The facts alleged by plaintiff as relevant to the resolution of the instant motion may be summarized as follows. It appears plaintiff alleges that one or more incidents occurred in April 2019 wherein defendant, who is a chief of instructional leadership with the DOD’s center for instructional leadership, harassed plaintiff, yelled at her, and made negative reports about plaintiff to plaintiff’s employers. Plaintiff is the assistant principal in a DOD school at Fort Bragg, North Carolina. Plaintiff’s complaint states as follows regarding Ingram’s alleged actions: Ingram “followed me out of a training room while I was attempting to use the restroom and screamed at me, ” “emailed my supervisors false statements of me missing training and due dates for [training] action plans, ” and “called my supervisors to falsely state I missed trainings, due dates, and missing documents [for training].” (DE 1-1 at 3).[2]

         DISCUSSION

         The court may grant a preliminary injunction only on notice to the adverse party, Fed.R.Civ.P. 65(a)(1), and if the moving party establishes four requirements: (1) likelihood of success on the merits; (2) likelihood of irreparable harm in the absence of preliminary relief; (3) that the balance of equities tips in plaintiff’s favor; and (4) that an injunction is in the public interest. Real Truth About Obama, Inc. v. Federal Election Comm’n, 575 F.3d 342, 346 (4th Cir .2009), vacated on other grounds 130 S.Ct. 2371 (2010), reinstated in relevant part on remand. 607 F.3d 355 (4th Cir.2010) (per curiam). All four requirements must be satisfied. Id. “[A] clear showing” of likelihood of success on the merits and irreparable harm is required in addition to satisfying the other factors before a preliminary injunction can be entered. Id. 346-47.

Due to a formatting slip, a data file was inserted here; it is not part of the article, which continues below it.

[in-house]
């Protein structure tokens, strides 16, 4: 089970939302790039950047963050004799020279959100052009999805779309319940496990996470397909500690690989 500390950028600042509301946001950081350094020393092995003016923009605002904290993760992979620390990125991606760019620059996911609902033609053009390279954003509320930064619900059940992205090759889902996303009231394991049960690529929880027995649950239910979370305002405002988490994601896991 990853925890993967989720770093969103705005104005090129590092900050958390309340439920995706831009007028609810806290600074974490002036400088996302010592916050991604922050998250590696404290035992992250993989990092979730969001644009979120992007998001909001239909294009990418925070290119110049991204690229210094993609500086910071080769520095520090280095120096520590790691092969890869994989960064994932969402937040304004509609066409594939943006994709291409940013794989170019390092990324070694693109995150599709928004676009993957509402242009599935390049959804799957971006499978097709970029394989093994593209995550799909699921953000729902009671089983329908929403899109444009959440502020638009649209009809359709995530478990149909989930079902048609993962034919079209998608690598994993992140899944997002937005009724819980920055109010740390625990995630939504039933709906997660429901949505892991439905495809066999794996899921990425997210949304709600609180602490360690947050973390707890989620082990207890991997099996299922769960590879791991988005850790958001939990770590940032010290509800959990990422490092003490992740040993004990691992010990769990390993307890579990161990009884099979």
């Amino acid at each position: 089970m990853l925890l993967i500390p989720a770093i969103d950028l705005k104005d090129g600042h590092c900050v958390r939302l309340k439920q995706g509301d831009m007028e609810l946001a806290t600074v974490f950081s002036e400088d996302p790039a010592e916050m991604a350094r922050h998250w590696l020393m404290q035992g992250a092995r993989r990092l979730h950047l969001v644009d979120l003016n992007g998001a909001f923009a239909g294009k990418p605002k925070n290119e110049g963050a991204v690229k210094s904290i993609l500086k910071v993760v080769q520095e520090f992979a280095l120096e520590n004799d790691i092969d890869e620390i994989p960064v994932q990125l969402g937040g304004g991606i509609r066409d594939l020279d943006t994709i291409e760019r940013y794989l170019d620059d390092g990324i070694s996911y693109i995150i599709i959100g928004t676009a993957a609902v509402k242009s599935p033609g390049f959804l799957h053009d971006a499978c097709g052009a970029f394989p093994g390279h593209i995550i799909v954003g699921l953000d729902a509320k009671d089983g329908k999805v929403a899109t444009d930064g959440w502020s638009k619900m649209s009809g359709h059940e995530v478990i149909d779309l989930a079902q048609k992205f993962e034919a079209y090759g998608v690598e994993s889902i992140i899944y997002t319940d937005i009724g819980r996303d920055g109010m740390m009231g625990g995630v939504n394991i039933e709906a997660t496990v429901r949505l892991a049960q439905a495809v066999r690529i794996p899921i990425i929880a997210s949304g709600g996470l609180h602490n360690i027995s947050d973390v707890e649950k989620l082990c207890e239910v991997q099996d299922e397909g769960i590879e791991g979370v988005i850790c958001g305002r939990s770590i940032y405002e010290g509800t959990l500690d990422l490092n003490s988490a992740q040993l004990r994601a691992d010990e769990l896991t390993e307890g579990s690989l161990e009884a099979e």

Upon careful consideration of the issues raised, plaintiff has failed to satisfy the requirements for a preliminary injunction. Among other things, plaintiff has failed to carry her burden to show likelihood of irreparable harm in the absence of preliminary injunction.

         It appears the parties agree that plaintiff’s interactions with Ingram are of a limited nature. As argued by the United States, that “Ingram resides in Georgia and her contacts with the Plaintiff at issue in the Complaint do not go beyond employment supervision and training in her official capacity.” (DE 16 at 9). As stated somewhat differently by plaintiff, “Samantha Ingram is not Plaintiffs supervisor and does not assign Plaintiff work or complete any performance appraisal documents related to Plaintiff s duties.” (DE 17 at 1 n.1).

         Although plaintiff argues that she has an “authentic and urgent request for an Order of Protection from the above Defendant (Samantha J. Ingram) due to Plaintiffs whistle blower status and Plaintiffs extensive knowledge of reports (confirmed from primary source documents & published in the media) confirming Defendant Ingram’s involvement in intentionally withholding facilities reports regarding Benzene levels at DoDEA America’s Elementary School, ” (DE 17 at 2), plaintiffs briefing does not address any current harm plaintiff is suffering or could suffer in the absence of preliminary injunction. Indeed, plaintiff s briefings fail to address any harm, at any time, that could be remedied by grant of preliminary injunction. Thus, plaintiff has failed to make any showing “that in the absence of a preliminary injunction, ” plaintiff is “likely to suffer irreparable harm before a decision on the merits can be ...